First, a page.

Mobile carriers face pressure to cut rates
By Yoon Ja-young
Following the National Assembly elections, mobile carriers are expecting bigger pressure to cut rates.
“The political circle has been pressuring mobile carriers to lower subscription fees in every election. It really is a problem for the industry,” a spokesman for a mobile carrier said. “Since everybody has a cell phone, mobile rates are an issue that involves every voter. Nobody would oppose a rate cut,” he added.
Left, center, and right combine for one voice when it comes to mobile phone costs. Both the governing Saenuri Party and opposition groups have pledged to reduce fees for mobiles in their campaigns, saying that this would lessen the financial burden on households.
The Saenuri Party said that the voice call rate should be cut by 20 percent, and it also wants unlimited data schemes for fourth-generation (4G) long-term evolution (LTE) services to be introduced. Mobile carriers have been refraining from adopting this after offering unlimited data plans for 3G services. It resulted in both an explosion of data traffic on their networks and an erosion of profitability.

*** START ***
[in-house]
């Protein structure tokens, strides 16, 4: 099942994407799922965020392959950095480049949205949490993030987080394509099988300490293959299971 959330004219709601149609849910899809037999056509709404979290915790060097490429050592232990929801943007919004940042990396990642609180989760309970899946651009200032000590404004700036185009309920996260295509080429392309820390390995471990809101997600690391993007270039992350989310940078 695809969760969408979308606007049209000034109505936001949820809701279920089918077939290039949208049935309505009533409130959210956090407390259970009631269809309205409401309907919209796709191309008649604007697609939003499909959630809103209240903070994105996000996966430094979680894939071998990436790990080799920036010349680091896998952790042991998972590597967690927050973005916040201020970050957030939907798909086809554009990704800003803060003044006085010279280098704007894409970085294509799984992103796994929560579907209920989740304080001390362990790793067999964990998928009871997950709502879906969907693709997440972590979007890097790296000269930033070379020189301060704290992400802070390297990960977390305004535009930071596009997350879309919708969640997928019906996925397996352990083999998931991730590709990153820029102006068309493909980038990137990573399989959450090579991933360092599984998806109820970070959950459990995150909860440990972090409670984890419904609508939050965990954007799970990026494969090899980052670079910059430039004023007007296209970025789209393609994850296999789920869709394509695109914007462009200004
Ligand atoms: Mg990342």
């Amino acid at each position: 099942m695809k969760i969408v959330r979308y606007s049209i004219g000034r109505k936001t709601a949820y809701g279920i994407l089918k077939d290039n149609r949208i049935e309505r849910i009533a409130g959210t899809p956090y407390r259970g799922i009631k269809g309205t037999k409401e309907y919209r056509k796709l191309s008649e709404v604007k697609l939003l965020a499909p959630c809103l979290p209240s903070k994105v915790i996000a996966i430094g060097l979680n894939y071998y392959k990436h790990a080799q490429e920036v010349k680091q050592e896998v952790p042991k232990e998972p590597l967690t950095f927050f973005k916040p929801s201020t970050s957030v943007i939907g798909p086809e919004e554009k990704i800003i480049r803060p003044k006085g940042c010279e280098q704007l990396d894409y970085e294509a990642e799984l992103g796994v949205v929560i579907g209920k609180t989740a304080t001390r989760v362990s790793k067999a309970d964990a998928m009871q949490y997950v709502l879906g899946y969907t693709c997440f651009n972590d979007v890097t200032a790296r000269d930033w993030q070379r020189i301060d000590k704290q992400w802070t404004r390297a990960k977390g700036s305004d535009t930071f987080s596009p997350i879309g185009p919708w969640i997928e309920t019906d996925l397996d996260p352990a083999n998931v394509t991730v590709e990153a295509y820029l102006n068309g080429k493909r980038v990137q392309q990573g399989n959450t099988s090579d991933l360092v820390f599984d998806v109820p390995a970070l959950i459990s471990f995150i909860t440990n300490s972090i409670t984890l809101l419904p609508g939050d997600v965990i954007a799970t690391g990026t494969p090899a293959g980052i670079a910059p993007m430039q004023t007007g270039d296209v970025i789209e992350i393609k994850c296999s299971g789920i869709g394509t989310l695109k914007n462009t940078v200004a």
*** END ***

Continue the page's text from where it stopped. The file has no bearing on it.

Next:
The opposition parties, including the Democratic United Party, Unified Progressive Party, and Liberty Forward Party, meanwhile, promised to keep pressuring carriers to abolish their basic rate and subscription fees and provide text messages for free. If carried out, the proposals by both the governing and the opposition parties would cost carriers trillions of won in lost income.
The political circle is also likely to hamper mobile carriers from limiting smart TVs or mobile Internet phone services, which have weighed on their networks and eaten any profit gains.
“It is nonsense that the political circle can pressure us over rates or data schemes, but we can’t directly say no as telecommunications businesses are heavily affected by the regulator,” a representative for another mobile carrier said.
They already cut the monthly basic rate by 1,000 won last year but pressure is to continue amid inflation and with a presidential election scheduled for December. The parties are likely to take action to put mobile rate cuts as the main agenda. President Lee Myung-bak pledged cutting mobile rates by 20 percent upon inauguration but this did not happen.